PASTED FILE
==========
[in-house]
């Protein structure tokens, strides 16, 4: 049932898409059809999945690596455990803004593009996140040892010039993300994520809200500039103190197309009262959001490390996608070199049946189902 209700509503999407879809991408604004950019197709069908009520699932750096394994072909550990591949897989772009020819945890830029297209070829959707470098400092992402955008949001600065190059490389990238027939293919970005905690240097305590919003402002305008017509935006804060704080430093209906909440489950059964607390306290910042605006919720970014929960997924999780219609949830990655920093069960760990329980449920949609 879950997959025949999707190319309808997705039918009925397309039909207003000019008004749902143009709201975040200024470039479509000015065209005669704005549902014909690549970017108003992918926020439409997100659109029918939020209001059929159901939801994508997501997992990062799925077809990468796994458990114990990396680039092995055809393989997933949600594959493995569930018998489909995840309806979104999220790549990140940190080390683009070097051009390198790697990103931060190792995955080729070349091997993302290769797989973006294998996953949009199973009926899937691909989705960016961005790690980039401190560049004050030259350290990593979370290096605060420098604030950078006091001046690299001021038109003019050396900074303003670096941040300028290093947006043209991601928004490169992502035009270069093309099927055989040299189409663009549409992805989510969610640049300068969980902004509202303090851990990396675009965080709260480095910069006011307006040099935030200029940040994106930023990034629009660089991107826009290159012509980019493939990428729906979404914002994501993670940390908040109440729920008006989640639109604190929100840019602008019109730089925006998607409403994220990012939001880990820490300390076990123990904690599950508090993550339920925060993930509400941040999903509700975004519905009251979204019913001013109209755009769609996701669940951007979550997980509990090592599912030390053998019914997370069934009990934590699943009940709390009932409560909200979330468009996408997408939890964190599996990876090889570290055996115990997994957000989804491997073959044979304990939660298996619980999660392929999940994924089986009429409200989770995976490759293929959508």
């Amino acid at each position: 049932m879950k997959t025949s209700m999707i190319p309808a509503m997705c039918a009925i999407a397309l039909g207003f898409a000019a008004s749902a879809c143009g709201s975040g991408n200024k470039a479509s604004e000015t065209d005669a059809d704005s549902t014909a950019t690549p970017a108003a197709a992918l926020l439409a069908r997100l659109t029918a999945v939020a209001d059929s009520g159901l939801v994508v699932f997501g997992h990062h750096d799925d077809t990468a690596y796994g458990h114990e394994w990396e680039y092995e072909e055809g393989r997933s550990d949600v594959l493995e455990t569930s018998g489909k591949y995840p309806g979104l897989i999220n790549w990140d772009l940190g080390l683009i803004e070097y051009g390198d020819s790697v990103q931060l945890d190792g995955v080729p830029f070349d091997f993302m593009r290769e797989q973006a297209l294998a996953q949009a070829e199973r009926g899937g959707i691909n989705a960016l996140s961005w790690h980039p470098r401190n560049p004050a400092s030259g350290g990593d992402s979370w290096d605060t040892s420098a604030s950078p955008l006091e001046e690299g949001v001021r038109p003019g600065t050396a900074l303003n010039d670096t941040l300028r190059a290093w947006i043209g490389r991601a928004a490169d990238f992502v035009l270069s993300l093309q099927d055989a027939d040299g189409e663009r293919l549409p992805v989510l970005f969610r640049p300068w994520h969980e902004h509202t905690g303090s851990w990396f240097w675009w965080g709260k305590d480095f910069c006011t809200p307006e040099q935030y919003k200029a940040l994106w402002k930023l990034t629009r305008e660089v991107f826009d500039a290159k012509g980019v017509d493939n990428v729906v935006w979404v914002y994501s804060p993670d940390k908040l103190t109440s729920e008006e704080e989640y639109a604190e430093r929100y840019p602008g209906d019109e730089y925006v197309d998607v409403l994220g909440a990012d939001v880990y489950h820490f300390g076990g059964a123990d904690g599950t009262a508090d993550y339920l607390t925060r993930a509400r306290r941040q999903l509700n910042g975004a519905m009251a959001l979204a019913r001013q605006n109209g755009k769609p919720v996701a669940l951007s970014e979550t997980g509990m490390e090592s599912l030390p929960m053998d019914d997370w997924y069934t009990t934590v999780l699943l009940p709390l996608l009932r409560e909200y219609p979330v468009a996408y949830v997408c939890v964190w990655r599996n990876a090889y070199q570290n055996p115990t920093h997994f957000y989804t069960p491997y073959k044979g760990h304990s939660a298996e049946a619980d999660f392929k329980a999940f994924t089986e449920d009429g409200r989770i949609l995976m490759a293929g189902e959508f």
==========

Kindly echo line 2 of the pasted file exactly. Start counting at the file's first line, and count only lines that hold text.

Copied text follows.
């Protein structure tokens, strides 16, 4: 049932898409059809999945690596455990803004593009996140040892010039993300994520809200500039103190197309009262959001490390996608070199049946189902 209700509503999407879809991408604004950019197709069908009520699932750096394994072909550990591949897989772009020819945890830029297209070829959707470098400092992402955008949001600065190059490389990238027939293919970005905690240097305590919003402002305008017509935006804060704080430093209906909440489950059964607390306290910042605006919720970014929960997924999780219609949830990655920093069960760990329980449920949609 879950997959025949999707190319309808997705039918009925397309039909207003000019008004749902143009709201975040200024470039479509000015065209005669704005549902014909690549970017108003992918926020439409997100659109029918939020209001059929159901939801994508997501997992990062799925077809990468796994458990114990990396680039092995055809393989997933949600594959493995569930018998489909995840309806979104999220790549990140940190080390683009070097051009390198790697990103931060190792995955080729070349091997993302290769797989973006294998996953949009199973009926899937691909989705960016961005790690980039401190560049004050030259350290990593979370290096605060420098604030950078006091001046690299001021038109003019050396900074303003670096941040300028290093947006043209991601928004490169992502035009270069093309099927055989040299189409663009549409992805989510969610640049300068969980902004509202303090851990990396675009965080709260480095910069006011307006040099935030200029940040994106930023990034629009660089991107826009290159012509980019493939990428729906979404914002994501993670940390908040109440729920008006989640639109604190929100840019602008019109730089925006998607409403994220990012939001880990820490300390076990123990904690599950508090993550339920925060993930509400941040999903509700975004519905009251979204019913001013109209755009769609996701669940951007979550997980509990090592599912030390053998019914997370069934009990934590699943009940709390009932409560909200979330468009996408997408939890964190599996990876090889570290055996115990997994957000989804491997073959044979304990939660298996619980999660392929999940994924089986009429409200989770995976490759293929959508």